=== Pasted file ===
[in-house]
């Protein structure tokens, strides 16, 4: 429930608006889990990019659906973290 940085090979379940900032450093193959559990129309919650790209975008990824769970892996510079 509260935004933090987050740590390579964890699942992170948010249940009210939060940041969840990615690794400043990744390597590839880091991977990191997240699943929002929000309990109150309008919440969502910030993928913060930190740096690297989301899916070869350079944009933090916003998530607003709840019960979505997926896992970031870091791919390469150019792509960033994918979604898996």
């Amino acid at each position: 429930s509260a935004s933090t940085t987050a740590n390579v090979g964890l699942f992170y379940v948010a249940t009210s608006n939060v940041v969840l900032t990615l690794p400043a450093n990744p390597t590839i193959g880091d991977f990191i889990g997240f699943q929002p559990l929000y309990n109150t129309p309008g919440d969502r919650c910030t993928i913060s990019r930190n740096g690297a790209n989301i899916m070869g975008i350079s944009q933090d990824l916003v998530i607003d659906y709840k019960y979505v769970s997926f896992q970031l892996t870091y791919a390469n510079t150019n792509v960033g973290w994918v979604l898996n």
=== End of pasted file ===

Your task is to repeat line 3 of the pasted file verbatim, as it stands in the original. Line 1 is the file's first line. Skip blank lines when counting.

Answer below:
């Amino acid at each position: 429930s509260a935004s933090t940085t987050a740590n390579v090979g964890l699942f992170y379940v948010a249940t009210s608006n939060v940041v969840l900032t990615l690794p400043a450093n990744p390597t590839i193959g880091d991977f990191i889990g997240f699943q929002p559990l929000y309990n109150t129309p309008g919440d969502r919650c910030t993928i913060s990019r930190n740096g690297a790209n989301i899916m070869g975008i350079s944009q933090d990824l916003v998530i607003d659906y709840k019960y979505v769970s997926f896992q970031l892996t870091y791919a390469n510079t150019n792509v960033g973290w994918v979604l898996n």